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With which popular traditions, tales, and legends is the cuckoo related in your country’s folklore?
In fact, cuckold is derived from cuckoo.
In Greek, the cuckoldry association has not captured people’s imagination: that’s all about horns (presumably via deer). The proverbial expressions about cuckoos are quite unlike the associations the bird has in English:
- solitariness—cuckoos don’t have their own nest, being parasitic, but they also don’t spent a lot of time in the host nest they take over; hence, various variants of “lonely as a cuckoo”. Also, Τρεις κι ο κούκος “three plus a cuckoo” = “almost noone”, the cuckoo being the Greek equivalent of tumbleweeds. (Apparently there is an anticipation of this in Aristophanes, Acharnians 598.)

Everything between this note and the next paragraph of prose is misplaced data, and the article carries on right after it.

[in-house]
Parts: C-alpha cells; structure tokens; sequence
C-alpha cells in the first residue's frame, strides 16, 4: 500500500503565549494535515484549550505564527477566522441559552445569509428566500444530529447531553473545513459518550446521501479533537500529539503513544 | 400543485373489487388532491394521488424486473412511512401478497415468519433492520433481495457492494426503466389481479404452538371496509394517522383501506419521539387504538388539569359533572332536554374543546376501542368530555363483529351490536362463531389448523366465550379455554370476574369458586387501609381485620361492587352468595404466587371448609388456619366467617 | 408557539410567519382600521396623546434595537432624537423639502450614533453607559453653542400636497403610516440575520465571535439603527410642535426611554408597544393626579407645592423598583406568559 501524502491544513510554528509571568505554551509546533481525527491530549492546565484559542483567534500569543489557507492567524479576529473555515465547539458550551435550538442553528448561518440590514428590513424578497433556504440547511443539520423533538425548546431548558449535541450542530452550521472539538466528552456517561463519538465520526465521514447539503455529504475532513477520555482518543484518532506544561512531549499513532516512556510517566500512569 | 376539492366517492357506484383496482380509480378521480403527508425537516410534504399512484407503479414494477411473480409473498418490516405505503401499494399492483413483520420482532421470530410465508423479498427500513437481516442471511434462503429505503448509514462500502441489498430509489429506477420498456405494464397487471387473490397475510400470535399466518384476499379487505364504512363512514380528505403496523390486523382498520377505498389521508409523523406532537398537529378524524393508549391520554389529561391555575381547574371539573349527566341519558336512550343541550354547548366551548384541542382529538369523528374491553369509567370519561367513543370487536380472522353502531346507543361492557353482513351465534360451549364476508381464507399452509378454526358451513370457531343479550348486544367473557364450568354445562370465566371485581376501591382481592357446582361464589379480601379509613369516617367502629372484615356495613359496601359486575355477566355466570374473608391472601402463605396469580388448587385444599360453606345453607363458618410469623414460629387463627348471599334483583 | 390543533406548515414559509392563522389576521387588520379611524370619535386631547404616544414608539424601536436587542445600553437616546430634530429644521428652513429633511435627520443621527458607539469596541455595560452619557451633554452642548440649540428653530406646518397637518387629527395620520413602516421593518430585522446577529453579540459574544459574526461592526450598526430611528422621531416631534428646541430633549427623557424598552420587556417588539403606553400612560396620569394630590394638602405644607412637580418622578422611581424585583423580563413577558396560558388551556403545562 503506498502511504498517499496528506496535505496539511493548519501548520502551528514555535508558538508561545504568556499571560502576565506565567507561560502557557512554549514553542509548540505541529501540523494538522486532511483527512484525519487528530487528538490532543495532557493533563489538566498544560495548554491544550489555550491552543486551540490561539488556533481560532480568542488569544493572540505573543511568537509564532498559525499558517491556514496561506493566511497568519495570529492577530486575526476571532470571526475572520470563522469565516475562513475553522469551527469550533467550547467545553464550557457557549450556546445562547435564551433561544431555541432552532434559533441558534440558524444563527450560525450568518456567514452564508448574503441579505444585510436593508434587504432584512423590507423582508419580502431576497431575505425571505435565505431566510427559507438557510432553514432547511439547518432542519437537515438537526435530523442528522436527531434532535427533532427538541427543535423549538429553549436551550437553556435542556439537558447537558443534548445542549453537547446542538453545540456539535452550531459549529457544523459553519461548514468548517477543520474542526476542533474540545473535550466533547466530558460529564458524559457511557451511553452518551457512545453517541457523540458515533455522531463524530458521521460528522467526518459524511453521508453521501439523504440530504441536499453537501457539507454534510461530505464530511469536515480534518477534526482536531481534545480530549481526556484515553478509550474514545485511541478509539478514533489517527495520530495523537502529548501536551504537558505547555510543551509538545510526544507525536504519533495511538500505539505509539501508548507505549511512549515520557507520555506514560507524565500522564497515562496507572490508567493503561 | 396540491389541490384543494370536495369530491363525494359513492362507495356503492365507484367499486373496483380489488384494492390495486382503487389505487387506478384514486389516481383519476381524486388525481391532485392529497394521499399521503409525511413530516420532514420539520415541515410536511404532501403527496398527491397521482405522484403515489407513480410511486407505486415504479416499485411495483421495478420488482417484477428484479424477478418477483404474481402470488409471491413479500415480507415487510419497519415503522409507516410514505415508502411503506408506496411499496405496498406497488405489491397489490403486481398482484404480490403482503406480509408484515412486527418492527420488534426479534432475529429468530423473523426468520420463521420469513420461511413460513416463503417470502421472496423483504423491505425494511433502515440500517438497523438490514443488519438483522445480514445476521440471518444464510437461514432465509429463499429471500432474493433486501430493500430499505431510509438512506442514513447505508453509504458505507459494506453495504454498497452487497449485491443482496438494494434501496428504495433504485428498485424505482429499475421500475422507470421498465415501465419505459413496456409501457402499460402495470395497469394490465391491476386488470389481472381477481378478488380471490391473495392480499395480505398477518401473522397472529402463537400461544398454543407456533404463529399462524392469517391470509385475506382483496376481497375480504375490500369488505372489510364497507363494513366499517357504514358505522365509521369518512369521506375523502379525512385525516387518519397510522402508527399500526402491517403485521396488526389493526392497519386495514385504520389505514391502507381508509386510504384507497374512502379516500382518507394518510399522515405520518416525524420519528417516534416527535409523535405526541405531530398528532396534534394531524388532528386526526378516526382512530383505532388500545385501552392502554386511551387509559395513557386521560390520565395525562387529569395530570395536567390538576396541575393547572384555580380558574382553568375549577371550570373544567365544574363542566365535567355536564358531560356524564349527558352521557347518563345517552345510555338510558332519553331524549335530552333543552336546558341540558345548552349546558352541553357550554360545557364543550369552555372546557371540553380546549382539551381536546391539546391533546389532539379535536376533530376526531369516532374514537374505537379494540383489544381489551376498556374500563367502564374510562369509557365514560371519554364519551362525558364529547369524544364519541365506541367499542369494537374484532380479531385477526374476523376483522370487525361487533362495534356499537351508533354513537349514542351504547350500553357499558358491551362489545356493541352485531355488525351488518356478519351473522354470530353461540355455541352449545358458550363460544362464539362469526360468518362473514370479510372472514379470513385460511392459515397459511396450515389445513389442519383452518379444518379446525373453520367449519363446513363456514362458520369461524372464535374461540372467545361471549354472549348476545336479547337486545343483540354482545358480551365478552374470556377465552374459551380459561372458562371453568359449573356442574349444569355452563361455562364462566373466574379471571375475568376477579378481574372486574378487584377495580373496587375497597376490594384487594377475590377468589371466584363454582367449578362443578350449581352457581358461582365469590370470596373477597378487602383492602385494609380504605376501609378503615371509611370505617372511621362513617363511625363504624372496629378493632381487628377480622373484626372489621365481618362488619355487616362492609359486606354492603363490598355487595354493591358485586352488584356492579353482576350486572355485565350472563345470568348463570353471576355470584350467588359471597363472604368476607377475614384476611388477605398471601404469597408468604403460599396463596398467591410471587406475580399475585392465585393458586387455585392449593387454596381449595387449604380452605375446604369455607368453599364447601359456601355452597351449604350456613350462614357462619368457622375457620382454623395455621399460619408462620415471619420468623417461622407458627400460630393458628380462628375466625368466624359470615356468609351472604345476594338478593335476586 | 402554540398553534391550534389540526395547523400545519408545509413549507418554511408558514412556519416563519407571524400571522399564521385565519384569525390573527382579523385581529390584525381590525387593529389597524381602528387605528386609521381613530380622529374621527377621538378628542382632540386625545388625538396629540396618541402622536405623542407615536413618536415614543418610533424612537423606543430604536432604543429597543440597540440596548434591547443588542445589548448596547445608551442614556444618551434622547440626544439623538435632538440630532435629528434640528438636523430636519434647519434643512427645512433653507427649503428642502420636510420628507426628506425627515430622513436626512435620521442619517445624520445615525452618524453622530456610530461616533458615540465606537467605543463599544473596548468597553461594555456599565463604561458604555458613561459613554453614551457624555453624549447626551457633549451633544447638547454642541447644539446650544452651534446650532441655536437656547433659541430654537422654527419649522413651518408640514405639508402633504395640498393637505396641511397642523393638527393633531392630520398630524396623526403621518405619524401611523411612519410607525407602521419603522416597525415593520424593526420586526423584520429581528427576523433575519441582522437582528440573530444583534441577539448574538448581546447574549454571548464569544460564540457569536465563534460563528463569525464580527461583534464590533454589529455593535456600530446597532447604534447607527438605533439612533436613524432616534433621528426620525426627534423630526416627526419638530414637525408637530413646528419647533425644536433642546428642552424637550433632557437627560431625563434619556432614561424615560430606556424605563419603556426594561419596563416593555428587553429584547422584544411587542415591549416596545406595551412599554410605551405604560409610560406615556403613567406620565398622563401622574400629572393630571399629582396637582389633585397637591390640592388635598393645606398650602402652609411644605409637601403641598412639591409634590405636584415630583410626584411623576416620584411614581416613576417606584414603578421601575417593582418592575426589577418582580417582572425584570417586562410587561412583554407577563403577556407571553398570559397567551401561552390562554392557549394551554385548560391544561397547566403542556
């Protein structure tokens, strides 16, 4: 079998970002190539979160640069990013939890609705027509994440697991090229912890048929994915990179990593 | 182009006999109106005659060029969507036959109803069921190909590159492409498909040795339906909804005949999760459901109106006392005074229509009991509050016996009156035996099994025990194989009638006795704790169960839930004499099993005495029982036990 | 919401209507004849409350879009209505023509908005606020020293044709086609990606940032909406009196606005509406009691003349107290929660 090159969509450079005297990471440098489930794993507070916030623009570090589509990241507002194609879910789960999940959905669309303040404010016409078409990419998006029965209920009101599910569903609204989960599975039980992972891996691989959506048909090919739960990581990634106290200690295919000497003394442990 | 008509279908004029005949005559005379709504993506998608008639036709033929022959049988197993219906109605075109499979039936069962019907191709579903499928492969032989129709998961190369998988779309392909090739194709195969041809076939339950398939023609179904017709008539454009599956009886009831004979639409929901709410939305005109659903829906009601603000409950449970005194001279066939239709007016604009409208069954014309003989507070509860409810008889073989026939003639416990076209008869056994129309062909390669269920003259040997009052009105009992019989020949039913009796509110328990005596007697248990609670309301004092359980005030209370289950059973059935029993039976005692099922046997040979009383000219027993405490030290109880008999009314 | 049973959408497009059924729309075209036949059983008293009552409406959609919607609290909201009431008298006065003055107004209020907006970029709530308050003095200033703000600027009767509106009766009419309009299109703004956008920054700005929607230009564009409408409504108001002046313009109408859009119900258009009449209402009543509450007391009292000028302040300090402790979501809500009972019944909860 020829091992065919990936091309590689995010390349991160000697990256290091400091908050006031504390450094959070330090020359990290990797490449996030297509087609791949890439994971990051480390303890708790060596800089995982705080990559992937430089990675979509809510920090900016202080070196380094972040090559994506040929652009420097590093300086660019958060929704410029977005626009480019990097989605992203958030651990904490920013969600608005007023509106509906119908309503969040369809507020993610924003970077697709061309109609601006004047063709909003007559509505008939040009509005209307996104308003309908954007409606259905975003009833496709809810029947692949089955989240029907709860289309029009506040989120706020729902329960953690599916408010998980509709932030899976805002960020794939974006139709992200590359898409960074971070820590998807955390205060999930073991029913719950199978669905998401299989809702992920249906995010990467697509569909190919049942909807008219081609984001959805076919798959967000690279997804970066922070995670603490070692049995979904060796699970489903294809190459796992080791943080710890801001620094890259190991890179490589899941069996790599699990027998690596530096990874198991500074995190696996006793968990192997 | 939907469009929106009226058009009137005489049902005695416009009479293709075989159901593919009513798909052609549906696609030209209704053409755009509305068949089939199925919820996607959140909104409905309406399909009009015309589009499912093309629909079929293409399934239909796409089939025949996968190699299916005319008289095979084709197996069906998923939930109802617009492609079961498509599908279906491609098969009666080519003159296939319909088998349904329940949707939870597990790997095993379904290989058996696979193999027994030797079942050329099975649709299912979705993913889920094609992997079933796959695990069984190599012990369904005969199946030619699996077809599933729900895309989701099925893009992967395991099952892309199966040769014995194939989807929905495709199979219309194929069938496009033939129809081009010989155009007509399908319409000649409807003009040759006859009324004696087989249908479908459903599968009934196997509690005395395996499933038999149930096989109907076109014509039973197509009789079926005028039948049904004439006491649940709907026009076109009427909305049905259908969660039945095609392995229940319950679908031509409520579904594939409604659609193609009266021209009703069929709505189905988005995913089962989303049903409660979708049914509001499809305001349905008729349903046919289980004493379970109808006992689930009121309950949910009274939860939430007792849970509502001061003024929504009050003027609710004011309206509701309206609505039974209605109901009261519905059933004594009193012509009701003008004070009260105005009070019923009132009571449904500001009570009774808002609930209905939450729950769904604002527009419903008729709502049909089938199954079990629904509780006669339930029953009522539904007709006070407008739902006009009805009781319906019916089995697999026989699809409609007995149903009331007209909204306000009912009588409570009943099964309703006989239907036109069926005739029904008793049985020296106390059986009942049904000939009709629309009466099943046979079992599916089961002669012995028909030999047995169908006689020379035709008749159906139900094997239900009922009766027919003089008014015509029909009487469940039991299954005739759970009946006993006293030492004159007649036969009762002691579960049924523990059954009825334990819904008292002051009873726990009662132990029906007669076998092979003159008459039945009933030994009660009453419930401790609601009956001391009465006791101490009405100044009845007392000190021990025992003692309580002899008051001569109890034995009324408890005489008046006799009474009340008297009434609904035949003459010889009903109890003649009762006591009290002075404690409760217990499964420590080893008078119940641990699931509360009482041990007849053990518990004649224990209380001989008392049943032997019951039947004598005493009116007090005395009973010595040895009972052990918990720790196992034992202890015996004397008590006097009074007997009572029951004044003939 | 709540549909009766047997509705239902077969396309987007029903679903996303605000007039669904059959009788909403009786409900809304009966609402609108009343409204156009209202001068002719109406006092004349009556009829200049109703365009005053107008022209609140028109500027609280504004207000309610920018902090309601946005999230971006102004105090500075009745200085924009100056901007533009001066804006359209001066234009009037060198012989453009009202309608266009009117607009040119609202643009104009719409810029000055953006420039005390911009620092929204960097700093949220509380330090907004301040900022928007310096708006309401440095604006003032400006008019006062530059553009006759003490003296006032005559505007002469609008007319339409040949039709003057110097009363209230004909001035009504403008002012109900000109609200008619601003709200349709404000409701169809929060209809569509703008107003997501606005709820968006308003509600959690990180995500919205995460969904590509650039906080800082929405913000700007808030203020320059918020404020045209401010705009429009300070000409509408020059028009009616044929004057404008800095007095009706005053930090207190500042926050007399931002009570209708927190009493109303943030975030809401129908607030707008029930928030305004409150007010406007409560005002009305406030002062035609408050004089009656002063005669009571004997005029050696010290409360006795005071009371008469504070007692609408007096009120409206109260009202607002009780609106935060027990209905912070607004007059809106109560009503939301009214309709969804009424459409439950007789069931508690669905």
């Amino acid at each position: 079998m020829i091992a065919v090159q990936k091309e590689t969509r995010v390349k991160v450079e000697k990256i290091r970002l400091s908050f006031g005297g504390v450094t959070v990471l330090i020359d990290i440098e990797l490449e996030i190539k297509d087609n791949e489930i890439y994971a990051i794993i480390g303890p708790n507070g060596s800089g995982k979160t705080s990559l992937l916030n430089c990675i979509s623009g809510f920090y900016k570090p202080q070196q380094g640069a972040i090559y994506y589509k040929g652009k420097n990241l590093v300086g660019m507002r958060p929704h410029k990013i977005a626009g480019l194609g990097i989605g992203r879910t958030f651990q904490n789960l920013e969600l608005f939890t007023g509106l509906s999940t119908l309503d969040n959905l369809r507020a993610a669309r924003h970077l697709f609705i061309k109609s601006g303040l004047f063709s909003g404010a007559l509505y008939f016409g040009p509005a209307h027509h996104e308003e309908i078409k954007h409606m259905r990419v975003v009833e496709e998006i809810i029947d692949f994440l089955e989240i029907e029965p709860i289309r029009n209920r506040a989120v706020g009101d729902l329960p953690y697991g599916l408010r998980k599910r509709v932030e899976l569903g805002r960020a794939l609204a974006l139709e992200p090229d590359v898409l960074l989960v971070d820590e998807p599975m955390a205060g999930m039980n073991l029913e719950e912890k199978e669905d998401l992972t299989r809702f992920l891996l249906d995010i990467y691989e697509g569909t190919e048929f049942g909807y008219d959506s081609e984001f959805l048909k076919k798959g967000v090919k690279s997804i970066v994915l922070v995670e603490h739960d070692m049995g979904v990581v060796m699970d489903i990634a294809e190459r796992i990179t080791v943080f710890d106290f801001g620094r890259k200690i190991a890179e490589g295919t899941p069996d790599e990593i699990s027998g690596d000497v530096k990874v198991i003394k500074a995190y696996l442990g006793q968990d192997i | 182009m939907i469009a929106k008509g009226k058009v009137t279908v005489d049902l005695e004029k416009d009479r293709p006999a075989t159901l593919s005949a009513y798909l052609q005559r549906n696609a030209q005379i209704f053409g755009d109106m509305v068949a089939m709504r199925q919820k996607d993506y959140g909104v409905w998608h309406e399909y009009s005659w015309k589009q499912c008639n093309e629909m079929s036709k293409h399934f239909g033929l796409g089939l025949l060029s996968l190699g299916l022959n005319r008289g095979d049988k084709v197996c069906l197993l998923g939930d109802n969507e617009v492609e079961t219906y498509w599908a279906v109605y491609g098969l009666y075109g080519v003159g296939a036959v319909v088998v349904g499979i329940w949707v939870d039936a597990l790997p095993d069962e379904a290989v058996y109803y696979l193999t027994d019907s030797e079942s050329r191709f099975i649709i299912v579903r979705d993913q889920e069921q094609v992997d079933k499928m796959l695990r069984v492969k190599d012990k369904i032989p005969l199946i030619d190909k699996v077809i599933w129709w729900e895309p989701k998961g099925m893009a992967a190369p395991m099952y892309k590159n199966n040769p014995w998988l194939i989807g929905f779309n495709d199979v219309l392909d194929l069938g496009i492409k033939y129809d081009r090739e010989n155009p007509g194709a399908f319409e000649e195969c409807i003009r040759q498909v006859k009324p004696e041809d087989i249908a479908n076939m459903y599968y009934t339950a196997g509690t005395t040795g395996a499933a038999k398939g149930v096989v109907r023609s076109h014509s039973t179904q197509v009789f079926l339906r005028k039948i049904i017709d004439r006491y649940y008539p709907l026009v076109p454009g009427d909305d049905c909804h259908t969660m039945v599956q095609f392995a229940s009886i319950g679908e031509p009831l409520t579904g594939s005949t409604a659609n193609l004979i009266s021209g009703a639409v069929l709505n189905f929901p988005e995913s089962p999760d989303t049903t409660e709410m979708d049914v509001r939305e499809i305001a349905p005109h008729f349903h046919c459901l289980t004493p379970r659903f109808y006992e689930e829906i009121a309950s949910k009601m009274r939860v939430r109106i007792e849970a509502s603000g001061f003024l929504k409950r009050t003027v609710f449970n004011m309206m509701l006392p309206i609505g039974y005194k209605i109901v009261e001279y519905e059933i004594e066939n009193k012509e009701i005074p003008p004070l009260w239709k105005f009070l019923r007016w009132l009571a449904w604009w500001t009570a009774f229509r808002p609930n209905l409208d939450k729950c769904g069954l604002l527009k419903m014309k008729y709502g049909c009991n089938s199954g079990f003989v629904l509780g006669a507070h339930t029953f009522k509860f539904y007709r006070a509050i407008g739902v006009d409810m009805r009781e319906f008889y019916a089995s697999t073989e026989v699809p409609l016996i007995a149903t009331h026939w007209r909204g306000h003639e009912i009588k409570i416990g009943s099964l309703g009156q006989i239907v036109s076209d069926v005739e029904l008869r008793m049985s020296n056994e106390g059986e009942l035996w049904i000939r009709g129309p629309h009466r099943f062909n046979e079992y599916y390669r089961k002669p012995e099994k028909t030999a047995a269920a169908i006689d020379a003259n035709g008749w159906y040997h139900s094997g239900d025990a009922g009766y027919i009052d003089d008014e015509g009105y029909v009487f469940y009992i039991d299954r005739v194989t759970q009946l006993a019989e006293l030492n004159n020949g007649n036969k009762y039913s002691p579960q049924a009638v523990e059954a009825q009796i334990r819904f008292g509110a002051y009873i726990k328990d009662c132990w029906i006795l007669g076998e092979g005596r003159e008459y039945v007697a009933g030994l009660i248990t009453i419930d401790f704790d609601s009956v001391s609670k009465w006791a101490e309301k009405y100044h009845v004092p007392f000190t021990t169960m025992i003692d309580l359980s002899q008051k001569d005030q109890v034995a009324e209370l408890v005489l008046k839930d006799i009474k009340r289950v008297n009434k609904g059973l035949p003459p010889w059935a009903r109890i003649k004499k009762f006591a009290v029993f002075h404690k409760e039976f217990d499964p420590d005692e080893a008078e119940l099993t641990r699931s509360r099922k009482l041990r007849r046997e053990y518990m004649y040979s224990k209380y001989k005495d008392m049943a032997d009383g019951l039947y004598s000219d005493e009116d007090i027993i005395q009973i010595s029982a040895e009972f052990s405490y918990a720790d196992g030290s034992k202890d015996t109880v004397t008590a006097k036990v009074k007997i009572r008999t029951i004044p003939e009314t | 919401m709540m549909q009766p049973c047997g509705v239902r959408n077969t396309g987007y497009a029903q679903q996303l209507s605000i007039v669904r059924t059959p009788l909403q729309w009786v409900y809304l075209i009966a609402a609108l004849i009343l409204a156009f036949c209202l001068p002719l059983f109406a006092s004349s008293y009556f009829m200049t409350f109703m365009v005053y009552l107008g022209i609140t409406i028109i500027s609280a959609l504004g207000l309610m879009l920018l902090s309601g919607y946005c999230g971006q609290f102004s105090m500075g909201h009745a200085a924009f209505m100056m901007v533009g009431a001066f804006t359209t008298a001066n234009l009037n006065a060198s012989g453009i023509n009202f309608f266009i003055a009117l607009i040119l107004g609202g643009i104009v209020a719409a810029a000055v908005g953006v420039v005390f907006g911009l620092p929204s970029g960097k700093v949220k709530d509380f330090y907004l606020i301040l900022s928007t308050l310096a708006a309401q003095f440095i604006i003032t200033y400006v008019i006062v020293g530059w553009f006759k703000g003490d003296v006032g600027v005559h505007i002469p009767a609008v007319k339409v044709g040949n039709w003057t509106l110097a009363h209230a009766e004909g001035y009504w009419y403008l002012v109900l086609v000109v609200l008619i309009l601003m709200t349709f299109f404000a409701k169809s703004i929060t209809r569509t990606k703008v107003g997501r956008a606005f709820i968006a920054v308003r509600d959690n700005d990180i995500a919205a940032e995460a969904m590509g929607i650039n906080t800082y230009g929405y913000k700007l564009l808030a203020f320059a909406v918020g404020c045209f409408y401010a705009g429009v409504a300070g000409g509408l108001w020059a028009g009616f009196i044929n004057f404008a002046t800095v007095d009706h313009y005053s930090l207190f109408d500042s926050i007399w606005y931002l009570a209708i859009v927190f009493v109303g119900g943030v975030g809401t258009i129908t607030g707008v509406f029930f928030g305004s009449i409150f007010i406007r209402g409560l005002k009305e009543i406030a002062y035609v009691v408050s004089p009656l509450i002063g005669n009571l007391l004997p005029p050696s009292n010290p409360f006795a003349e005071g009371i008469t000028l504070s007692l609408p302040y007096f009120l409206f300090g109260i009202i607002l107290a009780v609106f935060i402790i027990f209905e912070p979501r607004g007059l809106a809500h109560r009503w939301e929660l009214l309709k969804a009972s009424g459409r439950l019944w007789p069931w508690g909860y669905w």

- cheapness, low quality, compared to a nightingale: Θα σου κοστίσει ο κούκος αηδόνι “A cuckoo will cost you a nightingale” (i.e. you will be ripped off)
- harbinger of spring: Ένας κούκος δεν φέρνει την άνοιξη “one cuckoo doesn’t bring spring” (as opposed to the more common “one swallow doesn’t make a summer”, which dates from Aesop)
- going silent (in summer): Βουβάθηκε σαν ο κούκος τ’ αϊ-Γιαννιού “he’s gone dumb like a cuckoo on St John’s Day” (24 June)